Tampa Bay Buccaneers

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Countdown to Kickoff: Bucs-Broncos

The Buccaneers' Week Three trip to Denver will give the offense a chance to get more in sync and task the defense with slowing down some potent young Broncos pass-catchers…Players to watch, key stats and more

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The Tampa Bay Buccaneers take on the Denver Broncos on Sunday, and we're counting down the hours to the 4:25 p.m. ET kickoff at Empower Field at Mile High. After a week of preparation, here's what it all comes down to:

5 TAMPA BAY PLAYERS TO WATCH

OLB Shaquil Barrett. On Thursday, the NFL's reigning sack king said all the things you would expect about going back to Denver, his first NFL home. And surely, they were heartfelt sentiments. He said he wouldn't be the player he is now without those formative years in Denver, that players like Von Miller helped him hone his game and that he's looking forward to seeing the remaining Broncos who were his teammates. He also said this: "It's going to feel good to go back there, try to get another win. That's the most important thing – to come out as a winner and be 2-1 so we can be on the right page for setting us up for the rest of the season. I just want to show them that they did have the chance to have me and they let me go. I'm happy with my situation down here – I love it. It's literally the best plan that could have happened and it worked out." Translation: Winning the game is the most important thing but it would feel awfully good to play a big role in that win. Barrett, who famously had nine sacks through his first four games last year, his first in Tampa after five years in Denver, has yet to record one this year but he says he had several opportunities that he missed in Week Two. Don't bet on Barrett missing those opportunities in Week Three if they arise.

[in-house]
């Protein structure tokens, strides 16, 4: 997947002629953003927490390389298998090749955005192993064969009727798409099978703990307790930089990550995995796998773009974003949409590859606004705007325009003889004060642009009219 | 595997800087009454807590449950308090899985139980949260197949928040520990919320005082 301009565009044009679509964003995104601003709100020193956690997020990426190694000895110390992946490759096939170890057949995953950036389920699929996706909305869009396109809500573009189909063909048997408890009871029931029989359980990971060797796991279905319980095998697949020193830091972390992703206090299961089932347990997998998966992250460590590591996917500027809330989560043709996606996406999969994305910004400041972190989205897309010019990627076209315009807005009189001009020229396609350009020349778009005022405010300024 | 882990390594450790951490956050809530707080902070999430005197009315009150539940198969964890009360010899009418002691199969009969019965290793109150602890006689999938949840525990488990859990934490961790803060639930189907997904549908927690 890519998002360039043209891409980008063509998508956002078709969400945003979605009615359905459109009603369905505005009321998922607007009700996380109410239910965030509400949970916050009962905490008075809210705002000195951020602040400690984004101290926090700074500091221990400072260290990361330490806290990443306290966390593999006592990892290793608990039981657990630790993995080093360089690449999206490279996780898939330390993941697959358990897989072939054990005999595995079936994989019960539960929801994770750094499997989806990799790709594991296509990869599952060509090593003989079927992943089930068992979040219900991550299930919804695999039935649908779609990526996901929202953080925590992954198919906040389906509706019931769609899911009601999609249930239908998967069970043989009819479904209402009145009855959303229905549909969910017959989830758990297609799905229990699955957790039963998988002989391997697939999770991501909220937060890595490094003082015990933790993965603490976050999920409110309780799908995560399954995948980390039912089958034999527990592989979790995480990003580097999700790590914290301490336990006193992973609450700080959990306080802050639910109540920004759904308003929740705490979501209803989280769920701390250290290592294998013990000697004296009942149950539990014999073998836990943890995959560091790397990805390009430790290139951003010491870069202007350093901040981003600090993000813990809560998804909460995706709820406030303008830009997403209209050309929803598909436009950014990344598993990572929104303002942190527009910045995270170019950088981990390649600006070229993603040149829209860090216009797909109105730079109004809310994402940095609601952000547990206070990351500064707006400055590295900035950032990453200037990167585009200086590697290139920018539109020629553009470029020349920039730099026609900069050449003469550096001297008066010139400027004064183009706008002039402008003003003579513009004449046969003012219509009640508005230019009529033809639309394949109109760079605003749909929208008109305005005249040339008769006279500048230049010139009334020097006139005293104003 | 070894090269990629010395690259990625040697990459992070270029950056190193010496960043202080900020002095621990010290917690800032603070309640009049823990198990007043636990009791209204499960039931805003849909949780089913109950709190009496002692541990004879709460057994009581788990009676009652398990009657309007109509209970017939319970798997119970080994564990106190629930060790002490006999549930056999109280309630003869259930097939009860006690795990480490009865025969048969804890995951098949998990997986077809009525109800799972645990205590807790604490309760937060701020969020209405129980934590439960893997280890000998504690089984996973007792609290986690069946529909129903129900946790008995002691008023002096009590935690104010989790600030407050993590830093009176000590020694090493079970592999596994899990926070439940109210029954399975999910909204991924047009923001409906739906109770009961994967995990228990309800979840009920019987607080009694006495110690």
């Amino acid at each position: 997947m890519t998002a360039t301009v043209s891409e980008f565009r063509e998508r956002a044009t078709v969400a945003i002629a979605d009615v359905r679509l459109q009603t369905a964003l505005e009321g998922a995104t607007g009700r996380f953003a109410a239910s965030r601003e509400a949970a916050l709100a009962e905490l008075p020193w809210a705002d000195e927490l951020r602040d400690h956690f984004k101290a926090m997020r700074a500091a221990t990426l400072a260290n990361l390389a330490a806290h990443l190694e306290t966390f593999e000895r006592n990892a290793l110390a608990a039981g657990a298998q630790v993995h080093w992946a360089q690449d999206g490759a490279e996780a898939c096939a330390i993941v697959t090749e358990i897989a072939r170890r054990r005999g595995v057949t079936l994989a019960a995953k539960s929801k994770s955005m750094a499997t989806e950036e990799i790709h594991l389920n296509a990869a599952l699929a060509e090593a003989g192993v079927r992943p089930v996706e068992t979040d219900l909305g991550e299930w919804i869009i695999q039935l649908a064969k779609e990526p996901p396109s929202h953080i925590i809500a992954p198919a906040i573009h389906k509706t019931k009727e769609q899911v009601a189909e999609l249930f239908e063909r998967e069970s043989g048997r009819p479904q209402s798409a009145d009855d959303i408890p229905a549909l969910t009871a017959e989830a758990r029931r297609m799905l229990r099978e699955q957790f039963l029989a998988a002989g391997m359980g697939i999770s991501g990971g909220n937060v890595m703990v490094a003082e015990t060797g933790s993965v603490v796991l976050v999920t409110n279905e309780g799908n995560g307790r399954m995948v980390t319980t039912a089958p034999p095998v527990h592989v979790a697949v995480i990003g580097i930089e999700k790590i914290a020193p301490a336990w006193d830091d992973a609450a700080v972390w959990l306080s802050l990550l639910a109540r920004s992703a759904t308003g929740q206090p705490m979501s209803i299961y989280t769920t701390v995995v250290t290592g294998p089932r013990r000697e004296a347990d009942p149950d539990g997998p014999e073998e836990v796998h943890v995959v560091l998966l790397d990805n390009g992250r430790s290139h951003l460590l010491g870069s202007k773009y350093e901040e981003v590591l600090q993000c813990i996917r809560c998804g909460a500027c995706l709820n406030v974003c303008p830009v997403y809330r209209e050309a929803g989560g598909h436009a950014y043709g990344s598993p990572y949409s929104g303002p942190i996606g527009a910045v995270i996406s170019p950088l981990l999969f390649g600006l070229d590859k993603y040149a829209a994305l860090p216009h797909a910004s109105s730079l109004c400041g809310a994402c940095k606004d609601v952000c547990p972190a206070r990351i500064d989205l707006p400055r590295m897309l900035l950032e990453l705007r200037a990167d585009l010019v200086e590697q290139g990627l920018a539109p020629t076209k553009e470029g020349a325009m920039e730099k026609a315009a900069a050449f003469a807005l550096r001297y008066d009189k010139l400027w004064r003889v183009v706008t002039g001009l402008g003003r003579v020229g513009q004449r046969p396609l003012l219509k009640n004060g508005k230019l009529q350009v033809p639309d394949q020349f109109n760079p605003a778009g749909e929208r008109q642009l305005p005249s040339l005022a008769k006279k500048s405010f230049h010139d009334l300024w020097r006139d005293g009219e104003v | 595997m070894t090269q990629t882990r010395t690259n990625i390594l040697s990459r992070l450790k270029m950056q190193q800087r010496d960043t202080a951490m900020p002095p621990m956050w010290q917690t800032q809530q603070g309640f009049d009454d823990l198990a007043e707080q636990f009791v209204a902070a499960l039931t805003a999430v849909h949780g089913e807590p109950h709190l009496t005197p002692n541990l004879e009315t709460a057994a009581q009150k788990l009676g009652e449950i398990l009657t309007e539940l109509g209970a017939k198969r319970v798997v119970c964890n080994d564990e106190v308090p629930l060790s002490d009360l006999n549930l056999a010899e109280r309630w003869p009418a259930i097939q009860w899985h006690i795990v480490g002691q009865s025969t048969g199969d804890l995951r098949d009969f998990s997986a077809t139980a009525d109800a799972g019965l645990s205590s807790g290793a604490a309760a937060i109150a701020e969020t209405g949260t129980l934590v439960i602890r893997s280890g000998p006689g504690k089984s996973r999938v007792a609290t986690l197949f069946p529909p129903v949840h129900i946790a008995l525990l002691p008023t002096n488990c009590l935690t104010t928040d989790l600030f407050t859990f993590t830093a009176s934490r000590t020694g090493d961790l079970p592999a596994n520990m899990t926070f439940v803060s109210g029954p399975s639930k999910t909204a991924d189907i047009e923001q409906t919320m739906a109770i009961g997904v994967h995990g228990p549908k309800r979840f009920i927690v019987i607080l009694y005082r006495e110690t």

QB Tom Brady. Keep an eye on the quarterback – you don't say? Yes, this may be obvious but there are a couple reasons to be particularly interested in Brady's performance this weekend. Will he post his first 300-yard passing game as a Buccaneer? If he does, he'll tie Peyton Manning for the second-most such outings in NFL history, with 93, and he'll do it in the very house that Manning got his 93rd. Brady's first two games as a Buc have produced 239 and 217 passing yards, respectively, but he drew more than 100 yards of pass interference penalties with well-thrown balls in the first one and his targets dropped three potential big gains in the second one. Brady wouldn't have to change much to get to 300 on Sunday. Also there's the matter of Denver being the only team against which Brady has a (barely) losing record against, counting regular season and postseason together. Why bring up an apparent negative? You did see the "only" part in that sentence, right? Manning had a losing record against four teams. Drew Brees currently has four teams on his list. Brett Favre was on the down side against five teams. If the Bucs win Sunday, Brady's record against Denver will be evened up at 8-8, and then there will be none.